Skip to comments.5 Delicious Ways To Drink Beet Juice With Your Booze
Posted on 01/17/2013 9:58:21 PM PST by nickcarraway
My mother is obsessed with beets. She grows the plants in the backyard, puts them on just about everything and insists that theyre how she stays as healthy as she is (that and her immunities are pretty much Helms Deep after teaching hundreds of elementary schoolers for 7 years). Since my immunities are rather low, shes always tried to get me to eat them but I just never knew how to eat beets in a way I actually enjoyed. I always found that the flavor overwhelmed my palette and when you dont enjoy something, you tend to not go out of your way to eat it, even when its good for you.
And trust me, beets are good for you: they have no trans fat or saturated fat, have folic acid, and they contain magnesium, iron, calcium, phosperous, fiber, niacin and vitamins A, B and C. They can give you tons of energy because theyre high in sugar, but theyre low in calories and digest slowly so the sugar isnt released into your system all at once the way candys energy boost works. Plus, theyre supposedly an aphrodisiac because they contain lots of boron, which is related to humans production of sex hormones. Basically, if you need energy, nutritional value and sexual health benefits all in one item, beets are it. But if you dont like them, how can you squeeze such an awesome food into your diet?
Fortunately, Ive been exploring some new bars in the area I just moved to and found a place that serves a beet cocktail. I dont recall exactly what was in it, but it was close to the version above, which includes beet juice, sugar and lemon juice (except mine had vodka). When I called my mom to tell her, she was both shocked and thrilled that beet cocktails exist and that I had actually enjoyed something with beet juice in it. Since I love to make her happy, I figured I would spread her beet mission message for the world via my personal favorite recipes to make: cocktails!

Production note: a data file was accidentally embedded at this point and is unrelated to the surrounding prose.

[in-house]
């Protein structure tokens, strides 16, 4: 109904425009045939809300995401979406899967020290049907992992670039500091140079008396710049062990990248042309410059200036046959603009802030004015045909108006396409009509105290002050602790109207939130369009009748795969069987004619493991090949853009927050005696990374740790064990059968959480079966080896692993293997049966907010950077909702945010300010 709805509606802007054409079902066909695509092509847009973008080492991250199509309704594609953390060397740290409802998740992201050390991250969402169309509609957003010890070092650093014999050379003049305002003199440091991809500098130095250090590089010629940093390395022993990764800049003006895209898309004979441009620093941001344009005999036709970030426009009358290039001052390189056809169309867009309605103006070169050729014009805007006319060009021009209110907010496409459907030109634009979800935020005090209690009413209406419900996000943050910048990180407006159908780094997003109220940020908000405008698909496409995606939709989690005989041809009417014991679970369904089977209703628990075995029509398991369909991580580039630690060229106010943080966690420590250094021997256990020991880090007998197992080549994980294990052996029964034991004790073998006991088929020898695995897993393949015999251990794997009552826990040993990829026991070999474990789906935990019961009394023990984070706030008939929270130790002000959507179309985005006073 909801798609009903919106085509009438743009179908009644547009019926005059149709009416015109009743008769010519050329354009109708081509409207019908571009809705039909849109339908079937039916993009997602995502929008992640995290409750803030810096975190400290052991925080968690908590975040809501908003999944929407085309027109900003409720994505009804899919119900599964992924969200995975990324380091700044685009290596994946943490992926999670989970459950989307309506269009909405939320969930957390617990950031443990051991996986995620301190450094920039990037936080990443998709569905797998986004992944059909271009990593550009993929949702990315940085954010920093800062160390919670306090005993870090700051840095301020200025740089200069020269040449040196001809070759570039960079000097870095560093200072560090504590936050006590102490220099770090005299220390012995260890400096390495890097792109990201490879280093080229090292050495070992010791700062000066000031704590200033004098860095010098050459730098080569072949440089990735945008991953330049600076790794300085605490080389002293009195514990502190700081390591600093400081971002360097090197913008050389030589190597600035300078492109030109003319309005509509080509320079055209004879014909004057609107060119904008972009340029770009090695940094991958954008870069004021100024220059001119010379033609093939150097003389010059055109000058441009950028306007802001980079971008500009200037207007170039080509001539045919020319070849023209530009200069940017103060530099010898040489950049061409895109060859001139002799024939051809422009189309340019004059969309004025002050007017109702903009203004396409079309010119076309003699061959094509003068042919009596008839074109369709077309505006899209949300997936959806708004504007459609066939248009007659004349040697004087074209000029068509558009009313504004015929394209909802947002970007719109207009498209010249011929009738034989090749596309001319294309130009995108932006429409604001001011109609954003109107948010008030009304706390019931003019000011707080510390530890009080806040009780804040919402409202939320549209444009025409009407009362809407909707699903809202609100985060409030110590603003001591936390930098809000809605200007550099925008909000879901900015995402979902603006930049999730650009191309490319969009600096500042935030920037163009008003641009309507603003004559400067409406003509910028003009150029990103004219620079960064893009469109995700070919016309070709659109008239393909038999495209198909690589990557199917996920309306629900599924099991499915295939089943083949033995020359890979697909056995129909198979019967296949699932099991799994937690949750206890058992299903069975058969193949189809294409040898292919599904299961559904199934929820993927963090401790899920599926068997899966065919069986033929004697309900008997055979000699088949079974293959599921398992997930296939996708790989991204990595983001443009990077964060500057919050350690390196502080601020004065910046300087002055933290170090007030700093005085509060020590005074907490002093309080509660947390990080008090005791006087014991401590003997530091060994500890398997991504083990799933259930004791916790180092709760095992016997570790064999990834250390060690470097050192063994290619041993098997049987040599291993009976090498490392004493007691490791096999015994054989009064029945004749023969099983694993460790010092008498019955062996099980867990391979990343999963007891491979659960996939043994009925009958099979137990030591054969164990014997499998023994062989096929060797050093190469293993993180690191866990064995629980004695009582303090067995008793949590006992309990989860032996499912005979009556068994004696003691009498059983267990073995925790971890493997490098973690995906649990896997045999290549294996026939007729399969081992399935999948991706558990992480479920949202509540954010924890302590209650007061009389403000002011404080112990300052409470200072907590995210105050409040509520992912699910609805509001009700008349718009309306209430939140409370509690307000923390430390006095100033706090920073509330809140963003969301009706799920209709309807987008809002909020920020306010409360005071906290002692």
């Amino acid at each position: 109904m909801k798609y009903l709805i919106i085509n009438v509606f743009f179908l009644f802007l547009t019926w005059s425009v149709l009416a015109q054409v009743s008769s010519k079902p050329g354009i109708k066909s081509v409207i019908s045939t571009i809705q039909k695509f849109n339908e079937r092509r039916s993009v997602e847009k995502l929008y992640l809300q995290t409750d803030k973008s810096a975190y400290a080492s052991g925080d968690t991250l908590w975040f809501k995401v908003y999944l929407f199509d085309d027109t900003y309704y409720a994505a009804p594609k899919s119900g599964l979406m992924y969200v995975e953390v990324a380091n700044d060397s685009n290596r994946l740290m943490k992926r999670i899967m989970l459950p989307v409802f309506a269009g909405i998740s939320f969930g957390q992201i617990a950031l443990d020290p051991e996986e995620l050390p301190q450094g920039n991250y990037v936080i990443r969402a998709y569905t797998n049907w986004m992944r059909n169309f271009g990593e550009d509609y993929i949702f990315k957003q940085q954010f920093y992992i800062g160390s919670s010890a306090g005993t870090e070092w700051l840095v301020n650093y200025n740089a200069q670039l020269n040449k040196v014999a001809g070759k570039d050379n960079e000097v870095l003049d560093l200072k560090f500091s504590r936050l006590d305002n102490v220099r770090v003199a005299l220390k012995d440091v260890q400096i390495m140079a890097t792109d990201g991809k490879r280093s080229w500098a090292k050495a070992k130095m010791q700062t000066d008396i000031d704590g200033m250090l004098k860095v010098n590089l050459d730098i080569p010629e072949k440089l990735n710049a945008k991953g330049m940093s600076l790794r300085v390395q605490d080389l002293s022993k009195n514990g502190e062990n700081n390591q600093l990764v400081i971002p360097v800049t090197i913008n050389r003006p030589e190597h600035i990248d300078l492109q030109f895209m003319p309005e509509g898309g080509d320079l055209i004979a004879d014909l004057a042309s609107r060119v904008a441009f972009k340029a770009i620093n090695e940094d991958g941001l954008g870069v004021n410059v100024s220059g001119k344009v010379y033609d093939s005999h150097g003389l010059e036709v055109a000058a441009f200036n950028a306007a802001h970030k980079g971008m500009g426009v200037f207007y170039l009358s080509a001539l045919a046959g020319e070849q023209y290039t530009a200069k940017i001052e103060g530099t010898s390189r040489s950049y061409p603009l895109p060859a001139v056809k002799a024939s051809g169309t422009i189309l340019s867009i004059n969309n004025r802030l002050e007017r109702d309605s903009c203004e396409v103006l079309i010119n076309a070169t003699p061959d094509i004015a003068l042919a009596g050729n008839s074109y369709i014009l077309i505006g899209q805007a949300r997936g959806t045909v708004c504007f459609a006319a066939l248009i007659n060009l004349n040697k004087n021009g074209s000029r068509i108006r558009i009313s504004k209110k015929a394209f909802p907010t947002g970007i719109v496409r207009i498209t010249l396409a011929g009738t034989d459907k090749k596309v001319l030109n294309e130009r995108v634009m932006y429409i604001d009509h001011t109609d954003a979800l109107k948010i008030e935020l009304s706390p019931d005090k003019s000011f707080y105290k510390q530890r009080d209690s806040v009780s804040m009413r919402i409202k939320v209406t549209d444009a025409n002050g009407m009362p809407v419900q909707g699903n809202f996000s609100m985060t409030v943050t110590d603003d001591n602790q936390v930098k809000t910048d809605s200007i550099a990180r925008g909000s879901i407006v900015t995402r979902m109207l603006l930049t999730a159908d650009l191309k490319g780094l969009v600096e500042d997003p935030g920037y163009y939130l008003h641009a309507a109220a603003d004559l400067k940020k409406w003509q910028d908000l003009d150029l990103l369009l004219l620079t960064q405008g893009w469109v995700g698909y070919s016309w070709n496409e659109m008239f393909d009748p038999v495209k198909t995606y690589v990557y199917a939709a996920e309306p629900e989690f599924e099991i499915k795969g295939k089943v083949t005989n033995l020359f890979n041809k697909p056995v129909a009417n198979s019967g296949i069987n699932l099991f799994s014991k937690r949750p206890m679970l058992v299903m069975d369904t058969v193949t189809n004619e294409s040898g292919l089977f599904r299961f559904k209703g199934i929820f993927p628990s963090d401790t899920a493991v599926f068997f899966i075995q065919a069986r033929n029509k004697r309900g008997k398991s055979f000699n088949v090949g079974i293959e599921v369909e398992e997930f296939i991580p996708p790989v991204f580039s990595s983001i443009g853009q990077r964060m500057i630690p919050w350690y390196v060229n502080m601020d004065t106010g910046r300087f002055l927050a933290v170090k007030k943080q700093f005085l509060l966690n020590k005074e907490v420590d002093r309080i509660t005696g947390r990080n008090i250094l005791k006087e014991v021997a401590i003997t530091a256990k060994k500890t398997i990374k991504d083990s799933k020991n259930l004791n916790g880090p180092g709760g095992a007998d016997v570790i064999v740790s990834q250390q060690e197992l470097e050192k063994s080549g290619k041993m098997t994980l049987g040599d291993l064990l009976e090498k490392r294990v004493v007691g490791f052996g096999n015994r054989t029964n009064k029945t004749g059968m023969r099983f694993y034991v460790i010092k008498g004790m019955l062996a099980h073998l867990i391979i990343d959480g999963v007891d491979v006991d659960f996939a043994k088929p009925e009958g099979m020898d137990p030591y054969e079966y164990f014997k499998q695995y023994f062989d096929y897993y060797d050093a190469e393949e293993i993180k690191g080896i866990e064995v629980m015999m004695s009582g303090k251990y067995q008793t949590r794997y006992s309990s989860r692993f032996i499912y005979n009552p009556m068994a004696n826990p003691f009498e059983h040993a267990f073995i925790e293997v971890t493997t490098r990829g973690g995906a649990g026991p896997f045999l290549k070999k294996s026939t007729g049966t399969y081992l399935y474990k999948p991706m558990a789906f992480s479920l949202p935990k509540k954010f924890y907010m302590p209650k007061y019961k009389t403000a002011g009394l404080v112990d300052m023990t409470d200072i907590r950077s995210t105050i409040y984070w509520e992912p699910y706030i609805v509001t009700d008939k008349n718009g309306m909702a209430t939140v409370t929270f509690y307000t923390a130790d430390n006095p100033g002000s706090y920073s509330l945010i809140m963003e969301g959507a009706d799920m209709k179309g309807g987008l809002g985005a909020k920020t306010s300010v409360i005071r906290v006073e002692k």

So if youre a little confused about how to eat beets or simply want to gain the nutrition from them without quite so much of the taste, mixing them up in a fantastic drink is a great way to achieve that! Whether its for a refreshing glass to go with your lunch or a healthier-than-normal nightcap, youll find that beet juice cocktails are pretty fantastic in every respect.
Never really cared for Beets(to sweet) or pickled eggs but I just had a few last month and I sprinkled a little salt on them pickled eggs.
They was pretty darn good.
Personally, I like them with butter and a little salt, but whatever floats your boat.
(Directed at the author, not necessarily you, Nick)
I also dice them into things like spaghetti sauce, soups, stews, and meat pies.
The author is correct. Beets are almost a miracle food.
I just might try a beet cocktail.
I love beets. Cook the tops like spinach, eat the root stewed or pickled. Best veggie ever!
Thes sure look better that when old guys would fish them out of the communal jar at the tavern LOL
I love beets - red ones, purples ones, golden one........doesn’t matter.
(I know this isn’t recipe time)
However, my favorite way to fix them is wrap them in foil after putting a little salt and pepper and roast them till soft.........yumm!!!!!
(Much better if you peel them first, but if you cook them with the skins, the skins do come off rather easily after cooking.)
LOL.... glad you added your comment, because at first glace, I thought you did “pretty” cooking.
I like to eat them once or twice a decade.
Well, dang it, Johnny, I’m going to let you know.
The ones I had last month were put up in a plain ball mason jar.
I never really liked them that much as a kid, but they were pretty good.
If our Dear Lord had thought beets and booze went together there would be a beet booze.
Is there? No! Proof....
There's liquor flavored like apples, cherries, peppermint, cinnamon, oranges, walnuts(?), vanilla, Red Square sweepings, and burnt corn poured through burn maple... but there is no booze that sports a beet on the label.
I rest my case.
When I depended on arm wresting for survival and beer drinking, my diet largely consisted of pickled eggs, and those little bags of peanuts that used to sell for 25 cents in bars, and of course beer.